Dogwood Tree Blossoms Queen of Flowering Trees

Few landscape plants are as truly American or as deeply loved and appreciated as flowering dogwood. From Massachusetts to Florida, then west to the Great Lakes and to Texas, dogwood blooms wild in the woods in early spring. Picturesque sprays of white flowers, set on delicate branches, unfold just as the leaves of other forest trees are partially out. The effect is much like an Oriental print, yet truly American.

It is no small display you’ll see as you drive through the woods when dogwood is blooming. The white of the dogwood blends delicately with the pink of redbud, the light red of young maple leaves and the soft green of other young leaves, then all is deeply accented by the dark green of red cedar.

white dogwood tree in flower

This pageant of dogwood, lovely and wild, starts in early April near the Gulf and as the season progresses, moves north through the wooded, mountain areas of northern Georgia, Tennessee and Kentucky. By the second or third week of April this great spring show has raced through the Ozarks to reach the‘Missouri River. And just as the season is moving up the Mississippi and Missouri valleys of the Midwest, so, too, is the season advancing up the Appalachian forests of the East.

Along the West Coast, another species of dogwood, similar to the flowering dogwood of the East and Midwest, but larger, blooms among the forest trees of California, Oregon and Washington.

Just as dogwood dominates the spring show in the woods, so, also, does it serve as a basic framework for many spring garden compositions. Whole cities are brightened by its blossoms. In Savannah, Georgia, dogwood blends with the pink of azaleas to turn the city into a wonderland of beauty in early April. In Atlanta a few days later great sections are bright with dogwood.

Farther north at Quincy, Illinois (but in early May), beautifully shaped dogwood trees in white and pink reach out from lawns and gardens to give the city new charm.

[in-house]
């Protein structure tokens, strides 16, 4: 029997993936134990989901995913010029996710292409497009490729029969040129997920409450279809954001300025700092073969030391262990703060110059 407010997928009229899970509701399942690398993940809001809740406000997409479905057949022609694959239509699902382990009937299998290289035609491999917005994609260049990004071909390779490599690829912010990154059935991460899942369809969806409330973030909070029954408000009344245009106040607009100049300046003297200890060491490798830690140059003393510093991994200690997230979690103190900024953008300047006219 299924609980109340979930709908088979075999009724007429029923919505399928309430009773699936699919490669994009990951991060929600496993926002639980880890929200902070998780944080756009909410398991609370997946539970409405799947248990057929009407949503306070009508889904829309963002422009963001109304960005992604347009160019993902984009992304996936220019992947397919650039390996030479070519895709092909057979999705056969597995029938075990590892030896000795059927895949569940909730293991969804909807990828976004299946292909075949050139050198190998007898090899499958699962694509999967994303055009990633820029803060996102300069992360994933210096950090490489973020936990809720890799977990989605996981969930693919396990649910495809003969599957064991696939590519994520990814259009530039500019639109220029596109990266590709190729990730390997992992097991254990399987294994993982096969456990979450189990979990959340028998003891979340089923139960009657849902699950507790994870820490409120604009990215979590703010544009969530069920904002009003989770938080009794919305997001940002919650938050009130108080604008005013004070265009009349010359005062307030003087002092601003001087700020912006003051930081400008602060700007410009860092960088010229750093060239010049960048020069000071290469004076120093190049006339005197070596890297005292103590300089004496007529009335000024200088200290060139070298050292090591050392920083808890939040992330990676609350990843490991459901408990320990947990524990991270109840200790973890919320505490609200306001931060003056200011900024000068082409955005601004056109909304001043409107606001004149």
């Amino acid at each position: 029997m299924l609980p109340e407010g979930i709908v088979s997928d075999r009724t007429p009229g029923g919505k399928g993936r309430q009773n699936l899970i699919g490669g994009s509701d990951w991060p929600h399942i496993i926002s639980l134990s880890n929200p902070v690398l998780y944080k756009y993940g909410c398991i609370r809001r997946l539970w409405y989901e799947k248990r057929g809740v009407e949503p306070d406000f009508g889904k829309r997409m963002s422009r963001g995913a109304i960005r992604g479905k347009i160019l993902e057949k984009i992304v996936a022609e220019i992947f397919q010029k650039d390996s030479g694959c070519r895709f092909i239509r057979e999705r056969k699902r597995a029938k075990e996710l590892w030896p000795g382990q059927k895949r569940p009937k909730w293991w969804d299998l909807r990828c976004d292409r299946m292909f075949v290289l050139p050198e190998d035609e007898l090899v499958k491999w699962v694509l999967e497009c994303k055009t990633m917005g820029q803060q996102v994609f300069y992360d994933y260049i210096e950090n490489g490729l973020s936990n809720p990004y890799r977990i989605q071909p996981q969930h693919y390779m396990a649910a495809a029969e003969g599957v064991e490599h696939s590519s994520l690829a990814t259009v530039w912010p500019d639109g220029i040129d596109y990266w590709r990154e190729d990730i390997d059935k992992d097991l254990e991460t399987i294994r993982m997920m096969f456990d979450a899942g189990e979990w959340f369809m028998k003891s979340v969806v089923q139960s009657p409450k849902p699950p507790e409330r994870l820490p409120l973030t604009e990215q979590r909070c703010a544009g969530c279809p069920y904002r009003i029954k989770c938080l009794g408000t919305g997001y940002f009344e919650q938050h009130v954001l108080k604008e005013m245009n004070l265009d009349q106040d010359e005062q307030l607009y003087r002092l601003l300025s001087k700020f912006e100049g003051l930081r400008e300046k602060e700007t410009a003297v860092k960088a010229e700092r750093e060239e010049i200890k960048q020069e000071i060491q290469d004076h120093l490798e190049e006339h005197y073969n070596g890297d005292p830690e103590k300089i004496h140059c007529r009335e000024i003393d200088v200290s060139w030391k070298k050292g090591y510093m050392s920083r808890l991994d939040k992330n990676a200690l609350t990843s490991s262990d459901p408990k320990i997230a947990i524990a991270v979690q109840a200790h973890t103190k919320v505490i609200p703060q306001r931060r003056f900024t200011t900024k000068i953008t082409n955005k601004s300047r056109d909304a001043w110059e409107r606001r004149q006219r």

Not Petals at All

Flowering dogwood is a small, graceful tree about 15 feet high, rarely going to 30 feet. Branches are set in horizontal tiers in a manner that turns each blossom to the sun. Leaves are oval, three to six inches long.

The showy parts of the blossoms are, botanically speaking, not petals as in most flowers, but actually the bud scales or bracts, which enclose the small cluster of tiny yellow and green real Howers. The bud scales, four to each blossom, start to grow as they unfold, so that the tiny clusters of true Howers are grouped in the center of the four large white bracts.

In the wild, dogwood blossoms are white, but a pink form was found years ago and from this tree nurserymen have propagated others by grafting so that today it may be purchased in both the pink and the white forms.

Dogwood does well in a rich, moist soil or in a soil containing gravel, but overlaid with a thick layer of decaying leaves such as it finds in the woods. It likes some shade, growing well among other trees, but it will grow in the sun. Where climatic conditions are not too favorable, but where it will still grow, a northern or western exposure is best, with protection from spring sun, so that the tree is held back in early spring. Dogwood is hardy at Rochester and Buffalo in New York State, but may winterkill in the Adirondacks. In the Midwest it grows in the woods in abundance to central Missouri, but thrives in gardens far north of this area.

Transplanting Not Easy

Transplanting is best done in the spring and nursery grown stock moves easier than trees dug from the woods. Many nurserymen sell only balled and burlapped trees as they are more likely to live. But young, bare-rooted trees will usually survive if special care is taken that they are dug in the nursery with plenty of fine roots, and handled so that they are never allowed to dry out from the time they are dug, until planted.

Bare-rooted stock should have the ragged ends of the roots clipped with a clean, sharp cut and then the entire root system dipped in thin mud just before planting. The hole should be sufficiently large to hold the roots without cramping or bending. Rich loam should be worked in around the roots and pressed down. Water thoroughly.

Both bare-rooted and balled and burlapped trees should be set at the same depth at which they grew in the nursery.

The blooming period of flowering dogwood is quite long. At Quincy, Illinois, the trees were in full bloom last year on May 3. On May 17 some of the blossoms were beginning to fade, but the trees were still attractive.

Dogwood blooms about three weeks after forsythia, but overlaps the blooming period of redbud so that the two are handsome together before the redbud has faded.

Attractive compositions in the garden can also be worked out between dogwood and the following shrubs which are in bloom at the same time: Japanese kerria, Hugonis rose, Tatarian honeysuckle and lilac. Or use it with the following colorful perennials which are also in bloom at this period: Virginia bluebells, basket of gold, sweet williams, moss phlox, iris and mid-season tulips.

Whether in the wild or in gardens, dogwood is a plant you’ll enjoy. And besides its colorful splash in early spring, it is attractive at other seasons through the bright red berries of September and October, the scarlet fall color and the interesting branching as seen in winter.

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